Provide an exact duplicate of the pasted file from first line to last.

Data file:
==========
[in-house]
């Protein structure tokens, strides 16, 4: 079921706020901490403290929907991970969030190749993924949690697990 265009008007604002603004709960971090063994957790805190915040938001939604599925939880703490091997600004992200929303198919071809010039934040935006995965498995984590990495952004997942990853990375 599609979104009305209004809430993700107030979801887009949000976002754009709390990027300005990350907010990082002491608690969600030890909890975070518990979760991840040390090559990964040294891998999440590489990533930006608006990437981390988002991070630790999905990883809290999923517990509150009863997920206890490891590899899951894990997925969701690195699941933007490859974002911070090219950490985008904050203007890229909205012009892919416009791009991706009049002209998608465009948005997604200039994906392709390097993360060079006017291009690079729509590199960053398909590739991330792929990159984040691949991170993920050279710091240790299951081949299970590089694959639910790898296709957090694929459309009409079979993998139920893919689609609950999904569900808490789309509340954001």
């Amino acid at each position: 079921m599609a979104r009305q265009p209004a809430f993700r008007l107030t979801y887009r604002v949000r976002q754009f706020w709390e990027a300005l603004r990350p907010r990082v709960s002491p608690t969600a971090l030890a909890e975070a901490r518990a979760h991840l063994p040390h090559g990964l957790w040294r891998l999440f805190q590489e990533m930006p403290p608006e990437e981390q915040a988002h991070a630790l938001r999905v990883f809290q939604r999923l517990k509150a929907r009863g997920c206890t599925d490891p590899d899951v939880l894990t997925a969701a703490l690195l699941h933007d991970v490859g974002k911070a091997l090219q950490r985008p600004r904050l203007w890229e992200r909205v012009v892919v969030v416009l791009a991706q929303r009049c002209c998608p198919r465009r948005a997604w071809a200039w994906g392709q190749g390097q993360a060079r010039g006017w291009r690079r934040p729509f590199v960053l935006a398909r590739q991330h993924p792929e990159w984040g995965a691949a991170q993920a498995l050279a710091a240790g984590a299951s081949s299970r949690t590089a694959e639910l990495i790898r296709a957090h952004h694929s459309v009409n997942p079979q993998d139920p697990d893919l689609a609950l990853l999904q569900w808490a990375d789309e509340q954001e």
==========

[in-house]
């Protein structure tokens, strides 16, 4: 079921706020901490403290929907991970969030190749993924949690697990 265009008007604002603004709960971090063994957790805190915040938001939604599925939880703490091997600004992200929303198919071809010039934040935006995965498995984590990495952004997942990853990375 599609979104009305209004809430993700107030979801887009949000976002754009709390990027300005990350907010990082002491608690969600030890909890975070518990979760991840040390090559990964040294891998999440590489990533930006608006990437981390988002991070630790999905990883809290999923517990509150009863997920206890490891590899899951894990997925969701690195699941933007490859974002911070090219950490985008904050203007890229909205012009892919416009791009991706009049002209998608465009948005997604200039994906392709390097993360060079006017291009690079729509590199960053398909590739991330792929990159984040691949991170993920050279710091240790299951081949299970590089694959639910790898296709957090694929459309009409079979993998139920893919689609609950999904569900808490789309509340954001």
């Amino acid at each position: 079921m599609a979104r009305q265009p209004a809430f993700r008007l107030t979801y887009r604002v949000r976002q754009f706020w709390e990027a300005l603004r990350p907010r990082v709960s002491p608690t969600a971090l030890a909890e975070a901490r518990a979760h991840l063994p040390h090559g990964l957790w040294r891998l999440f805190q590489e990533m930006p403290p608006e990437e981390q915040a988002h991070a630790l938001r999905v990883f809290q939604r999923l517990k509150a929907r009863g997920c206890t599925d490891p590899d899951v939880l894990t997925a969701a703490l690195l699941h933007d991970v490859g974002k911070a091997l090219q950490r985008p600004r904050l203007w890229e992200r909205v012009v892919v969030v416009l791009a991706q929303r009049c002209c998608p198919r465009r948005a997604w071809a200039w994906g392709q190749g390097q993360a060079r010039g006017w291009r690079r934040p729509f590199v960053l935006a398909r590739q991330h993924p792929e990159w984040g995965a691949a991170q993920a498995l050279a710091a240790g984590a299951s081949s299970r949690t590089a694959e639910l990495i790898r296709a957090h952004h694929s459309v009409n997942p079979q993998d139920p697990d893919l689609a609950l990853l999904q569900w808490a990375d789309e509340q954001e």